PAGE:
JAKARTA (Reuters) - The Indonesian president’s candidate to become the next central bank chief ran into opposition on Monday, as two members of a parliamentary panel that decides on the selection questioned his suitability for the job.
Late on Friday, President Susilo Bambang Yudhoyono unexpectedly nominated Finance Minister Agus Martowardojo to replace Darmin Nasution, whose term as Bank Indonesia (BI) governor ends in May.
In his first public comments since being nominated, and which may rattle foreign investors, Martowardojo made clear that neighboring Singapore would have to open up to Indonesian banks if it expected to go ahead with the major purchase of a local bank -- a deal that needs central bank approval.
The president has given no reason for pushing out the current governor, generally seen as having kept a firm hold on monetary policy, with inflation under control, though the rupiah currency has weakened sharply during his tenure.
“For the BI governor nomination, we don’t only look at technical capability. We also look at integrity and national interest. Agus Martowardojo’s involvement in the Hambalang (graft) case makes us doubt his integrity,” said Dolfi OFP, a member of the parliamentary commission on financial affairs. The commission has the final say in the selection.
The member of the opposition Indonesia Democratic Party-Struggle (PDI-P) was referring to a corruption scandal surrounding the construction of the Hambalang sports complex.
The controversy has already toppled one minister and the chairman of Yudhoyono’s ruling, but increasingly unpopular, Democratic Party.
Martowardojo was questioned last week by Indonesia’s anti-corruption agency as a witness in relation to the case.
The announcement has had little impact on local financial markets, with one trader noting uncertainty over whether the nomination would be approved by parliament. The rupiah has fallen 0.8 percent since the beginning of the year and was emerging Asia’s worst performing currency last year.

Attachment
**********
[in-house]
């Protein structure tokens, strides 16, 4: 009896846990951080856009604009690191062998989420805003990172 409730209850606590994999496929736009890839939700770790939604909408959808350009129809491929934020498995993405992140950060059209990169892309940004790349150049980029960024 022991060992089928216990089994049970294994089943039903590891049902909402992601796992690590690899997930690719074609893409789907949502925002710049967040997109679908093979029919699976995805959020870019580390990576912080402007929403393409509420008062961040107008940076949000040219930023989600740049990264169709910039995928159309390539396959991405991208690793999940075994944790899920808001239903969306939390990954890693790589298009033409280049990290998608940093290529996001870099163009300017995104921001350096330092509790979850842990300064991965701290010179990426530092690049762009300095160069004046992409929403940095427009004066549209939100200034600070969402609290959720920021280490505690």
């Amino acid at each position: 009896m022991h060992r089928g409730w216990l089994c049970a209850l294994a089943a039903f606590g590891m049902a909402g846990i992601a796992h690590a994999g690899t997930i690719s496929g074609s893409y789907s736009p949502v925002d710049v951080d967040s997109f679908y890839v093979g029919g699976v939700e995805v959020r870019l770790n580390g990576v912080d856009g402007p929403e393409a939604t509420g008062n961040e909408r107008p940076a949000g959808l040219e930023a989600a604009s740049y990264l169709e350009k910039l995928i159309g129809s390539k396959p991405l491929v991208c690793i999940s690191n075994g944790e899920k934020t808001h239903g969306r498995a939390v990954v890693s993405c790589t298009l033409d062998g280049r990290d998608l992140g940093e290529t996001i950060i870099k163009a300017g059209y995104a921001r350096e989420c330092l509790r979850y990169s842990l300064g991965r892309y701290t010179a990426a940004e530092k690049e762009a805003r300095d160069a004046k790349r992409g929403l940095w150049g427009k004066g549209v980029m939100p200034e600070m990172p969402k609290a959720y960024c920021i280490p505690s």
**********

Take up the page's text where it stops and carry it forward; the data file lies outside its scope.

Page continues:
It is the second time Yudhoyono has nominated the career banker to head the central bank. Martowardojo was rejected in 2008, along with another candidate proposed by the president, though that was seen more as an attempt by parliament to flex its political muscle than any particular dislike of Agus.
The Dutch-born Martowardojo, 57, took over as finance minister in 2010 from the reformist Sri Mulyani Indrawati, who fell foul of members of the business and political elite with her anti-corruption drive.
Before that, he was credited with turning around the fortunes of the main state bank, Bank Mandiri.
Some media reports suggested that the commission might go back to the president and demand another candidate.
“Agus’s understanding of macroeconomics is insufficient, which is important for a BI governor,” Kontan daily quoted commission member Harry Azhar Azis as saying. Azis belongs to the ruling coalition member Golkar Party.
The appointment could become the latest hurdle to a complicated $7.2 billion takeover proposal by Southeast Asia’s biggest bank, DBS Group Holdings, which has been postponed for almost a year.
Martowardojo voiced his concern over the deal when it was announced last year and repeated his concerns on Monday.
“We believe that reciprocity is important as the main benchmark,” he told reporters when asked his view of the deal, delayed for almost a year.
Indonesia’s central bank and government have been pushing for equal treatment from Singapore’s regulator for their banks to be allowed to operate in the city-state.
DBS, part-owned by Singapore sovereign investment arm Temasek Holdings, said last April it had agreed to take over Bank Danamon in a cash-and-shares transaction that would rank as Asia’s fourth-largest banking deal.
It would make Singapore-based DBS the fifth-biggest lender in Indonesia, one of southeast Asia’s hottest markets, where bank penetration is low.
Already politicized, the deal faces being left in limbo as the country faces general and presidential elections next year.
The change at the central bank comes at an especially sensitive time in the run-up to next year’s elections when Yudhoyono comes to the end of his second, and under the constitution, final term.
There is no clear front-runner to replace him.
There was media speculation that the reshuffle had as much to do with pushing Martowardojo out of the cabinet because of his very public opposition to two major issues involving influential businessmen.
There has been no word on who might be the new finance minister, if Martowardojo’s appointment to the central bank goes through. Some speculation has focused on Deputy Finance Minister Anny Ratnawati, Trade Minister Gita Wirjawan, and investment chief Chatib Basri, all seen as close to Yudhoyono.
Additional reporting Jakarta Bureau, Writing by Jonathan Thatcher; Editing by Ron Popeski